AI has the potential to generate further political division and radicalize the electorate.
It won’t do so by convincing swathes of people to believe blatantly false information generated by AI, but by sowing distrust that populist politicians are primed to exploit.
Platforma Obywatelska (PO), the biggest opposition party in Poland recently used an AI-generated voiceover of their main opponent, Prime Minister Mateusz Morawiecki, in a campaign video. Earlier this year, a political organization aligned with Republican presidential primary candidate Ron DeSantis gained (un)wanted attention by releasing AI-generated audio of former American president Donald Trump.
Both events have caused concern among experts and pundits, who worry that the proliferation of AI-generated fakes will make it easier for campaigns to mislead or deceive voters. But AI-generated fake content on its own will not necessarily lead to mass belief in fake news during elections, convincing large parts of the electorate to support one candidate over another.
This is because people are unlikely to believe information that runs counter to their narrative and are thus less prone to be swayed by content that benefits their political opponents. Instead, it will spread further distrust in society during a time when institutional trust is already unprecedentedly low. This spells bad news for democracies and could be a boon for populist forces striving for uncertainty. It will also have knock-on effects on business practices.
The age of distrust
There are several studies linking low levels of societal trust to several undesirable outcomes. Diminishing public trust has been associated with support for extreme political views, discontent, unrest, and even violence. For example, the political upheaval characterized by emerging populist leaders like Donald Trump in the US or Boris Johnson in the UK was preceded by decreased public trust in political institutions, media, and experts in general.
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Distrust also has a detrimental effect on innovation, economic growth, and other measures of economic success. Businesses and investors have to reckon with emotionally charged customer environments, as seen with the Bud Light controversy earlier in 2023. That episode saw Bud Light’s customer base dramatically shrink after a boycott from conservative activists who objected to the brand’s sponsorship of a transgender TikTok star.
AI and fake news
As the aforementioned events attest, generative AI is already being used in electoral campaigns. They are used to imitate candidates’ voices, make campaign videos, or generate social media posts at very low cost, all of which threaten to upend how political campaigns are run. In fact, another piece on Verdict wrote a round-up of how national governments across the world are responding to the challenges set by AI as a rare convergence of election cycles will see more than four billion people go to the polls in 2024.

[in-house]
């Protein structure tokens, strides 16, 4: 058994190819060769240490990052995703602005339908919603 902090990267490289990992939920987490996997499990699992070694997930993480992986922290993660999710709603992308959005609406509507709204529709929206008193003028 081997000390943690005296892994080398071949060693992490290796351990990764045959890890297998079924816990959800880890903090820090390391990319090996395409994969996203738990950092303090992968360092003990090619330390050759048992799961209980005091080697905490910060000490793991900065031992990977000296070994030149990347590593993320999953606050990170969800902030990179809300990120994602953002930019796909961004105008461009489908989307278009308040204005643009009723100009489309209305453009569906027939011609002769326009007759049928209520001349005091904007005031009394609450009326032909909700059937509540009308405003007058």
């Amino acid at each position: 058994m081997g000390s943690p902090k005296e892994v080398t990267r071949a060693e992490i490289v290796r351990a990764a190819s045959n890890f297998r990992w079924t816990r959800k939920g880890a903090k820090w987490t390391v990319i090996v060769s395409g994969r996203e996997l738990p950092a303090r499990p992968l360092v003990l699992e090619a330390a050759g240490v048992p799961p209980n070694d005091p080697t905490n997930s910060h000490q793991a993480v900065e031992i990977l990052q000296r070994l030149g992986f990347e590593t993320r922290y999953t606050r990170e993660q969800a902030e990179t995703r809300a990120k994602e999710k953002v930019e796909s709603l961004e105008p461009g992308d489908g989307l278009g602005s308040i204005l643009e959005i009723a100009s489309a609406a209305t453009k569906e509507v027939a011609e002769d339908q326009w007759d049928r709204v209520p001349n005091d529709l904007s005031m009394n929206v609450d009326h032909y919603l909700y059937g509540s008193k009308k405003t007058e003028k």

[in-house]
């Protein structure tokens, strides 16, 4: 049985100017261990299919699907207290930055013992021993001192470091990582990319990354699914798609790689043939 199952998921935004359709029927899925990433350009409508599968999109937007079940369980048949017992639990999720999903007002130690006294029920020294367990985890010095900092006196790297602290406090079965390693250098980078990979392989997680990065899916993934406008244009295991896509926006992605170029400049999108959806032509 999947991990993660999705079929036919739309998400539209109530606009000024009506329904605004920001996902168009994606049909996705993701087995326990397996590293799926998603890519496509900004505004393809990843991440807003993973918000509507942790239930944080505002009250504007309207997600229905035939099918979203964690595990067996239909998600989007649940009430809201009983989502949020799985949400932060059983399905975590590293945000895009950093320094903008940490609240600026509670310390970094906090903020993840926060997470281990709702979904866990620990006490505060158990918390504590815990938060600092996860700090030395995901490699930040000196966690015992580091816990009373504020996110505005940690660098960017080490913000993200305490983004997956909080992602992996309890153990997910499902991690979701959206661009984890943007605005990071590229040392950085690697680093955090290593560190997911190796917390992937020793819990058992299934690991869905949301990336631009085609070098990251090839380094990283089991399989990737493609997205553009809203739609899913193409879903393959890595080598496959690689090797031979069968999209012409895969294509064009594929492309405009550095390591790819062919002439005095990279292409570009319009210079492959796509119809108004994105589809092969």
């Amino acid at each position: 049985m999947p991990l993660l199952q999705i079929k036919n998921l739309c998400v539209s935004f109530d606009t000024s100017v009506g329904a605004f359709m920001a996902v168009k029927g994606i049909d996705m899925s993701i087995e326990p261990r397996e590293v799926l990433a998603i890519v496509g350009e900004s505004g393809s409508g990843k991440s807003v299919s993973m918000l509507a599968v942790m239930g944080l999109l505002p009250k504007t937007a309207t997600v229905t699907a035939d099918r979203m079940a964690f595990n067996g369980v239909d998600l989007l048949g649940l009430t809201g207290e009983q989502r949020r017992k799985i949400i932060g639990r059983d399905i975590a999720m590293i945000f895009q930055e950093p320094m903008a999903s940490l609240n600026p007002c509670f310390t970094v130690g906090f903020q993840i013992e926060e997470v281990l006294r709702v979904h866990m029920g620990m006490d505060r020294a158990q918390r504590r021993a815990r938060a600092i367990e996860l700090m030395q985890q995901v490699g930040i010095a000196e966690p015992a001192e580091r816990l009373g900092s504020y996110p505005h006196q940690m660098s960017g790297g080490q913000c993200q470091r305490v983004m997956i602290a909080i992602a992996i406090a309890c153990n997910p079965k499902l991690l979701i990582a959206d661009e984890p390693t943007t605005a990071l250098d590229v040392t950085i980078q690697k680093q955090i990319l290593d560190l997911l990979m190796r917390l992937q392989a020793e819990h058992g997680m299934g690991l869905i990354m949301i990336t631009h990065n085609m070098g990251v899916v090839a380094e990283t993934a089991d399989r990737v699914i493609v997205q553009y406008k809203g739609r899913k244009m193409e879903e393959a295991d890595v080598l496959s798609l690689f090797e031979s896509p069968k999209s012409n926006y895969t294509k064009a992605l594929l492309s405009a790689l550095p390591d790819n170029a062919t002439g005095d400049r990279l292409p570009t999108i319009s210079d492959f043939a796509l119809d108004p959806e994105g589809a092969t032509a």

Although false information may spread more easily than ever thanks to AI, it most likely won’t lead to a more widespread adoption of it. Previous research suggests that in the current polarized world, people tend to trust information already coming from their information bubbles. As such, dodgy audio and weird campaign videos may only affect current supporters and are unlikely to convince anyone on the other side. Even if the quality of these fakes improves, people’s reluctance to accept anything that contradicts their established narrative will make it very difficult for them to change sides. Additionally, there is some evidence that voters may already perceive most political messaging as spam and most of them simply filter through the barrage of ads they encounter in each election season.
Power to the populists
Instead of misguiding people directly, AI will simply make them more cynical. The unprecedented amount of fake information voters will be subjected to in 2024 will make them less trustful of politics, media, and institutions in general. Some of this can already be seen in authoritarian countries like Russia, where never-ending coverage of a falsified reality has made people apathetic and very distrustful.
Lack of trust can easily be exploited by populist politicians, who ride the wave of widespread discontent and resentment to promise easy solutions to hard problems.
They are often seen as “men of the people” and are supported by those who have the least trust in public institutions. A more cynical, less trusting population is fertile ground for such politicians to gain power in democracies, simply as a function of populists using division and distrust to fuel their antagonistic narratives about the world.
The proliferation of distrust will further increase public demand for anyone who wishes to upend the status quo, from politics to media. That is why populists are expected to benefit from the further distrust that AI will likely bring.